Catullus 96 is classed as a consolation, a poem comforting the bereaved at the death of a loved one (in this case a wife or mistress, it seems). The poems imagines what the corpse would feel if somehow it were aware of the grief of the living:
If anything dear and welcome can happen in mute graves
Because of our sadness, Calvus,
Because of that longing by which we renew old loves
And by which we weep for friendships formed long ago,
Surely Quintilia isn’t saddened by her untimely death,
But rather, she’s gladdened by your love.
Si quicquam mutis gratum acceptumve sepulcris
accidere a nostro, Calve, dolore potest,
quo desiderio veteres renovamus amores
atque olim junctas flemus amicitias,
certe non tanto mors immatura dolori est
Quintiliae, quantum gaudet amore tuo.
The central word in the lyric is “sadness” (dolor): it motivates the first couplet; it’s given a synonym and definition in the second; and reappears in the third.
What’s styled as a consolation is really an occasion for Catullus to display his private language. Catullus tells us that “sadness” (dolor) is a form of “longing” (desiderium), and longing has two aspects: 1. the reanimation of old love (desire renewed, that is), and 2. a lament for an old friendship.
I’m fairly sure that if you or I were to deconstruct “sadness” this is not where we would land. These definitional moves beg the question, if in Catullus’s private language familiar terms like “sadness” and “longing” have idiosyncratic meanings, then “love” (amor) and “friendship” (amicitia) probably do too.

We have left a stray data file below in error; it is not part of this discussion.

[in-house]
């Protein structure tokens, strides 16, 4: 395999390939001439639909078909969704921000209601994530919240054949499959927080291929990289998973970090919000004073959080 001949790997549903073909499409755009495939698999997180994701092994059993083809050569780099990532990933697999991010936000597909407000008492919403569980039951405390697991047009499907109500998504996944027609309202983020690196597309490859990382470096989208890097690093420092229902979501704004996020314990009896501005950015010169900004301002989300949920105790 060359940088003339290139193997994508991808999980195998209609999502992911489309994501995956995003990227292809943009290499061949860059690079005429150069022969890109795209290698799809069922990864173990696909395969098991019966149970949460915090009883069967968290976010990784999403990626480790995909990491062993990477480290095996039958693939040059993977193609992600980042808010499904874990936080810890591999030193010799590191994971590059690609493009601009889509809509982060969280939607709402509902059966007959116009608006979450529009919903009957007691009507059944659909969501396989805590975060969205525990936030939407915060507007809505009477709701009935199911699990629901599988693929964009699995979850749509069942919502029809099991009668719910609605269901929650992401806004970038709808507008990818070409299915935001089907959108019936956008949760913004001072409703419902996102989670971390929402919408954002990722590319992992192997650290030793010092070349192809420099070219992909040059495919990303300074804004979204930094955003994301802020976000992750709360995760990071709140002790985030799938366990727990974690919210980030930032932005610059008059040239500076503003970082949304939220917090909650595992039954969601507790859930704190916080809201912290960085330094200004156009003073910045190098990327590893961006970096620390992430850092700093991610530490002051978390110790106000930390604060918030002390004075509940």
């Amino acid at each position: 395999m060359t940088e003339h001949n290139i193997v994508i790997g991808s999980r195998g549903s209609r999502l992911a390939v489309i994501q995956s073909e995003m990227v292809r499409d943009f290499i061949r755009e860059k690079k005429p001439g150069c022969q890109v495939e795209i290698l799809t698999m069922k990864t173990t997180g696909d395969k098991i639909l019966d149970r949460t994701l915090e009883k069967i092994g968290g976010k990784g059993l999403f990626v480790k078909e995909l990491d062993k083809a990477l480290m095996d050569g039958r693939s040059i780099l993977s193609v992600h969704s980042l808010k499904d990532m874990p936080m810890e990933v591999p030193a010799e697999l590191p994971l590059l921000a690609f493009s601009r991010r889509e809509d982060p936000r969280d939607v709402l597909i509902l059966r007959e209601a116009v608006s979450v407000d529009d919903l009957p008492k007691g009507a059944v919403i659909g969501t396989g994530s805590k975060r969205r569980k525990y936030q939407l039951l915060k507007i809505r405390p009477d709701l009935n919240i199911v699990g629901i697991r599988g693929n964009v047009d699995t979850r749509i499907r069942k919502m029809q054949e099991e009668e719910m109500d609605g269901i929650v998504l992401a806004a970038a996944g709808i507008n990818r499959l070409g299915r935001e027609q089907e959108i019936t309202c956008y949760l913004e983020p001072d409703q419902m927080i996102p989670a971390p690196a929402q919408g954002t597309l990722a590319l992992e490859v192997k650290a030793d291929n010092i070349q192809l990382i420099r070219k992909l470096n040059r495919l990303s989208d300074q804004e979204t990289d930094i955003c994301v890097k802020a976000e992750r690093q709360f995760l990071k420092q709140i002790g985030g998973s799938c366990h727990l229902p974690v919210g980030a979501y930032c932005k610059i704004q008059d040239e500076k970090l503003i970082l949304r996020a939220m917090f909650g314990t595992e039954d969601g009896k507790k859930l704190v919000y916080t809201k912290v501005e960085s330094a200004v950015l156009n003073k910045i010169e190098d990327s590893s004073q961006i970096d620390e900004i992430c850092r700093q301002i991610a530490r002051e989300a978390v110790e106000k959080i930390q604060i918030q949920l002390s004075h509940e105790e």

You’ll have to take my word for it that by love (amor) Catullus intends something like passion and desire (nothing unusual there). But “friendship” (amicitia) is trickier. It also belongs to amorous discourse, but it’s some combination of intimacy, mutuality, and trust between lovers. “Longing” is both carnal (amor) and, for lack of a better word, spiritual (amicitia).
The love lyric Catullus 109 shows what “friendship” means:
My everything, you claim this mutual love
Of ours will be lasting and happy.
Great god, grant that she can keep her word,
Speaks sincerely, and speaks from the heart,
So we might sustain this eternal compact
Of sacred friendship for all of life.
Iucundum, mea vita, mihi proponis amorem
hunc nostrum inter nos perpetuumque fore.
di magni, facite ut vere promittere possit,
atque id sincere dicat et ex animo,
ut liceat nobis tota perducere vita
aeternum hoc sanctae foedus amicitiae.
Larry Benn has a B.A. in English Literature from Harvard College, an M.Phil in English Literature from Oxford University, and a J.D. from Yale Law School. Making amends for a working life misspent in finance, he’s now a hobbyist in ancient languages and blogs at featsofgreek.blogspot.com.